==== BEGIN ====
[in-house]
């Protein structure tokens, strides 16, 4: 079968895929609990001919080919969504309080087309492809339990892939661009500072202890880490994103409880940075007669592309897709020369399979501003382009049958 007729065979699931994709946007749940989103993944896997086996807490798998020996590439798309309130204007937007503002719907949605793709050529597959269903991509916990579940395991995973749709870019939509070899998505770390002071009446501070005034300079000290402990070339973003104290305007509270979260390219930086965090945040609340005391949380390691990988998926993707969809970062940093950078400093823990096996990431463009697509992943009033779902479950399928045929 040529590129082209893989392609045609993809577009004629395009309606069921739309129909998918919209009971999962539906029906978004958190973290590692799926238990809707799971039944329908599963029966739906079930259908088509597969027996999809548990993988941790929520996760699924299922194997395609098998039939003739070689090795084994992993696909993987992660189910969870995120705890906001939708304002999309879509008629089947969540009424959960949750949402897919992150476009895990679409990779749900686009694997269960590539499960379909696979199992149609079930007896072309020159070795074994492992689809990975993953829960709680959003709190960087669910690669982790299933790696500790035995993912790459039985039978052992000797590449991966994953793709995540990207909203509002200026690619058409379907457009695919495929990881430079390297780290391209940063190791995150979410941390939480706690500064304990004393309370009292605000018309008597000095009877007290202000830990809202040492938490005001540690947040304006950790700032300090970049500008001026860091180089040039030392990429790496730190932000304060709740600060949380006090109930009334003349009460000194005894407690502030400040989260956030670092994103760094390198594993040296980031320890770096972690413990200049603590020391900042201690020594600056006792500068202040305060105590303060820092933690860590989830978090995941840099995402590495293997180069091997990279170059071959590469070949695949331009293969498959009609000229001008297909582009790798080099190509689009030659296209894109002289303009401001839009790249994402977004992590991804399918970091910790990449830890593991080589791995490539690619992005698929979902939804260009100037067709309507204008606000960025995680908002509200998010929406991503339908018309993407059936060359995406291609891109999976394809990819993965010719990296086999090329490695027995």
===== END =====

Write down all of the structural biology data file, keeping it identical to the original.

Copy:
[in-house]
């Protein structure tokens, strides 16, 4: 079968895929609990001919080919969504309080087309492809339990892939661009500072202890880490994103409880940075007669592309897709020369399979501003382009049958 007729065979699931994709946007749940989103993944896997086996807490798998020996590439798309309130204007937007503002719907949605793709050529597959269903991509916990579940395991995973749709870019939509070899998505770390002071009446501070005034300079000290402990070339973003104290305007509270979260390219930086965090945040609340005391949380390691990988998926993707969809970062940093950078400093823990096996990431463009697509992943009033779902479950399928045929 040529590129082209893989392609045609993809577009004629395009309606069921739309129909998918919209009971999962539906029906978004958190973290590692799926238990809707799971039944329908599963029966739906079930259908088509597969027996999809548990993988941790929520996760699924299922194997395609098998039939003739070689090795084994992993696909993987992660189910969870995120705890906001939708304002999309879509008629089947969540009424959960949750949402897919992150476009895990679409990779749900686009694997269960590539499960379909696979199992149609079930007896072309020159070795074994492992689809990975993953829960709680959003709190960087669910690669982790299933790696500790035995993912790459039985039978052992000797590449991966994953793709995540990207909203509002200026690619058409379907457009695919495929990881430079390297780290391209940063190791995150979410941390939480706690500064304990004393309370009292605000018309008597000095009877007290202000830990809202040492938490005001540690947040304006950790700032300090970049500008001026860091180089040039030392990429790496730190932000304060709740600060949380006090109930009334003349009460000194005894407690502030400040989260956030670092994103760094390198594993040296980031320890770096972690413990200049603590020391900042201690020594600056006792500068202040305060105590303060820092933690860590989830978090995941840099995402590495293997180069091997990279170059071959590469070949695949331009293969498959009609000229001008297909582009790798080099190509689009030659296209894109002289303009401001839009790249994402977004992590991804399918970091910790990449830890593991080589791995490539690619992005698929979902939804260009100037067709309507204008606000960025995680908002509200998010929406991503339908018309993407059936060359995406291609891109999976394809990819993965010719990296086999090329490695027995």